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Deceptively Honest

I recently read somewhere how in ancient Greek plays, one man would play multiple roles. Onstage, he wore one mask, then went backstage to put on a new mask for playing another role. This person was called the 'hupokrites,' that's where we get the word 'hypocrite.'

Hypocrisy is the practice of claiming to have moral standards or beliefs to which one's own behaviour does not conform; pretense. Layman's terms, we be lying, aka we say one thing and do the next—aka (for my saints), we don't practice what we preach.

Though this has nothing to do with the pandemic, masks should not be worn to display oneself to some and not others. It shows a lack of authenticity. I believe God wants us to be exactly who He made us to be, no matter who is watching.

While we may be true to our character, do we ever show our true nature? Or are we stuck in character mode being deceptively honest? One time ago, people would say, 'if you wanna know me, come live with me!' Ha! And marriages have been downhill ever since.

Could it be, though, that it's exhausting to pretend? I mean, eventually, the play ends, but the camera of life is constantly rolling.

In all its forms, deception forces people to accept untrue information, whether big or small. Deception is the act of stating something known to be untrue with the intention of deceiving.

I remember I tried a new weave this one time, and everyone told me how nice I looked except the person I wanted to hear it from most. When I asked him why he hadn't said anything, he said, "Because I think it looks stink!" (insert eyes wide open as my soul separates from my body). Like sir, couldn't you finesse it 'lil bit?

Well, way to implement the 'if you don't have anything nice to say, don't say it at all' clause. Bravo! One thing was for sure; homeslice wasn't being hypocritical. If I can lay anything to his credit, it had to be that he was the 'truth,' even if I didn't want to or wasn't prepared to hear it.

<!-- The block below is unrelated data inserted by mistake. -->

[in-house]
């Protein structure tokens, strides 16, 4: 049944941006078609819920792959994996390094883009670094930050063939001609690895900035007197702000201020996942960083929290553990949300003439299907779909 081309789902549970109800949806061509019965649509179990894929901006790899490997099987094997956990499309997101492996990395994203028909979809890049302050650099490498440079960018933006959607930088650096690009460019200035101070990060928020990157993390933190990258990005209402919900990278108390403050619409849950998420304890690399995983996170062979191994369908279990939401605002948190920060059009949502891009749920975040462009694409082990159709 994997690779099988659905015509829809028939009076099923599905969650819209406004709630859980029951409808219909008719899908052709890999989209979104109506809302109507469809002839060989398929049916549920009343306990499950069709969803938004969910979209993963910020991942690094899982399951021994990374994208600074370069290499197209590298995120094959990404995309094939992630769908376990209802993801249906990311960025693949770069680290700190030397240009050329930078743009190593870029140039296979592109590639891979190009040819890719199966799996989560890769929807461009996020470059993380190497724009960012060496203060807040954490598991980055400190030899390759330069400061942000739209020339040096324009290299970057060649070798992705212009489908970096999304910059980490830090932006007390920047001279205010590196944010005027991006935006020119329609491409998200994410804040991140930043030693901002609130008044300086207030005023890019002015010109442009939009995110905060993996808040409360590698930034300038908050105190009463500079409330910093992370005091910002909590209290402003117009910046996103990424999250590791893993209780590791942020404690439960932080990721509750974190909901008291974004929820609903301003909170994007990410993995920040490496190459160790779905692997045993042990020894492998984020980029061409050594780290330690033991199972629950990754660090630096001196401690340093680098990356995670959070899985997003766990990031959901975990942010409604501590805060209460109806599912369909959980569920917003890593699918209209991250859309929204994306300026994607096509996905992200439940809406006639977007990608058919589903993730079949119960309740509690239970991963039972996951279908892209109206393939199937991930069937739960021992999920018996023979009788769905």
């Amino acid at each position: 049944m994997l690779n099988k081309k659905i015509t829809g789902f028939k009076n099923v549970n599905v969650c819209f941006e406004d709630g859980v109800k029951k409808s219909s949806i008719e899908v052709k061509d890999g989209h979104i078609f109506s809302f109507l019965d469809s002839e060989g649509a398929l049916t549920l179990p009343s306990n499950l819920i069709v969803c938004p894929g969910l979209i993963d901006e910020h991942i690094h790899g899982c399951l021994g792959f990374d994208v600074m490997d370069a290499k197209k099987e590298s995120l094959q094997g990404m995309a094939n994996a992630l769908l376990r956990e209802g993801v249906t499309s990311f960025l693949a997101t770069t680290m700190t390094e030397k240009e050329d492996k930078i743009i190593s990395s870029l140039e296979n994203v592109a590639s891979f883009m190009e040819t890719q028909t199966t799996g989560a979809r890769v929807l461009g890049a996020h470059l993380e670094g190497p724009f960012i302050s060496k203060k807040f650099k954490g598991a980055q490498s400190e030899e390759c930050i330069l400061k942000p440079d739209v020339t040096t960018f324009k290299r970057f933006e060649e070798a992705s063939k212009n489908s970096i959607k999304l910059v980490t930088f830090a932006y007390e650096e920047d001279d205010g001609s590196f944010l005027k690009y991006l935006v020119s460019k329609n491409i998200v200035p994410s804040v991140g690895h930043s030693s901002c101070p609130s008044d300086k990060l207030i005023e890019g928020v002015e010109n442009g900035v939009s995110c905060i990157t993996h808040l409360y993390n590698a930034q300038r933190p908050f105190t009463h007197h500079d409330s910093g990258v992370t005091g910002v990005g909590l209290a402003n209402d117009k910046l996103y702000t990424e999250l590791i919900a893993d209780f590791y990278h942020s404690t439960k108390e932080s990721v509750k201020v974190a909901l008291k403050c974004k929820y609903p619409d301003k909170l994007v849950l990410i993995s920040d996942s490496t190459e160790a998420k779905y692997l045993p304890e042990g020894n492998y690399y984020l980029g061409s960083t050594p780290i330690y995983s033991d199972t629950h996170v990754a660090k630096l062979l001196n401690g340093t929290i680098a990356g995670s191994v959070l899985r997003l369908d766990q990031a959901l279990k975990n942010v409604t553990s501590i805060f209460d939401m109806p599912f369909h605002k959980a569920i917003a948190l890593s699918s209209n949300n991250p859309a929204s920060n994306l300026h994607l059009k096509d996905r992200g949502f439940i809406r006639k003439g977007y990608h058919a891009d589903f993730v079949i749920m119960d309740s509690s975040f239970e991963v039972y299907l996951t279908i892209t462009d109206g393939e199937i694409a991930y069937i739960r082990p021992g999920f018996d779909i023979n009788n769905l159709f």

Most people are generally honest; however, even those who believe in honesty sometimes deceive. Research shows that most people lie several times per day. Occasionally, these lies are big, like, "I've never cheated on you!" But more often, these untruths are little white lies, "Girl, that lipstick is your colour." We embellish our words, meaning to spare someone's feelings or avoid uncomfortable situations.

In my twenties, I had a friend who was about to get married. We'd often end up in great debates with other mutual friends. One time, the conversation was about finances in relationships. Sister-girl was very vocal about how she would not have a joint bank account with her betrothed. And, to add insult to injury, she would be sure to have a stash of funds he knew nothing about. You know the just in case money. In my mind, all I saw was a recipe for disaster.

Back then, I didn't even revere marriage or have the respect I do for it now, but I was confused about how this thinking was even possible. You know ya girl had to ask some pertinent questions. "So you'll sleep next to someone who could kill you in the middle of the night, but you can't combine resources? You can let this person access your food, drink and medication but what you've saved is a secret?"

"You'll share orifices and swap germ-ridden bodily fluids, but you won't share your money? You'd allow your DNA to combine with his and bring life, but you can't put your money in the same account?" Sis, make it make sense. 'Cause there she was about to stand before God and man pledging her life 'til death, but her money is off-limits? Ma'am, sir, anyone, connect these dots, please. Google maps me off of the junction of you can't be serious lane and you doing pure dumbness alley.